"According to Judith Kimerling (2007 recipient of the Parker Gentry Award for Conservation Biology), "…from 1972 until it left Ecuador in 1992, Texaco intentionally dumped more than 19 billion gallons of toxic wastewater into the region and was responsible for 16.8 million gallons of crude oil spilling from the main pipeline into the forest." This pollution has caused massive amounts of eco-degradation and human health problems. There has been increased cancer rates in oil producing villages and higher miscarriage rates. The International Journal of Occupational and Environmental Health attributes this to living in the proximity of a contaminated water source, and it just so happens that the streams in the region contain more than 280 times more oil chemicals than European communities would allow.

But Chevron has a different perspective. Their analysis of Ecuador data reveals no increased cancer levels in the oil region. They fabricated this information by funding a study of their own called "Cancer Mortality and Oil Production in the Amazon Region of Ecuador, 1990-2005," key word being "funding". The study was conducted by three scientists at a consulting firm called Exponent. When I went to the their website and found that the veteran member of the Exponent Board of Directors (Samuel H. Armacost) is also a board member of the Chevron Corporation, I couldn't help myself from laughing out loud.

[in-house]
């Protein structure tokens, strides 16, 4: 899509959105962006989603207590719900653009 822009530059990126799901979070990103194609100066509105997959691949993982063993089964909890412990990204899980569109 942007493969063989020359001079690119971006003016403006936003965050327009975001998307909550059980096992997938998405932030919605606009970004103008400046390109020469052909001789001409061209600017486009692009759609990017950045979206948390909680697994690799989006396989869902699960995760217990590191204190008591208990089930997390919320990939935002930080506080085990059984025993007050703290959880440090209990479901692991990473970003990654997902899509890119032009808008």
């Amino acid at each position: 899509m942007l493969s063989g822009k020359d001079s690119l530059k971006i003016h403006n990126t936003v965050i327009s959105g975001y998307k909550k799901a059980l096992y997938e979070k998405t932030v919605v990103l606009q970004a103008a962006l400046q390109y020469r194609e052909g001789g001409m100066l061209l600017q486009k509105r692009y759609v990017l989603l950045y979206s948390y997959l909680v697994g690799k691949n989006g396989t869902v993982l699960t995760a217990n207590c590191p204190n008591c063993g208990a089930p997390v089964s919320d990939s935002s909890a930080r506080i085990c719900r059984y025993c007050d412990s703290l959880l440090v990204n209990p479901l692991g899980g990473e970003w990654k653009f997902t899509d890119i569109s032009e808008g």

Anyone with a critical eye should be able to see right through Chevron's junk science. An independent court-appointed expert found that 100% of Chevron's former well sites are contaminated with illegal levels of Total Petroleum Hydrocarbons. Most all of the samples contain well known carcinogens, or, cancer causing agents.

Makes you wonder exactly how reliable that data is.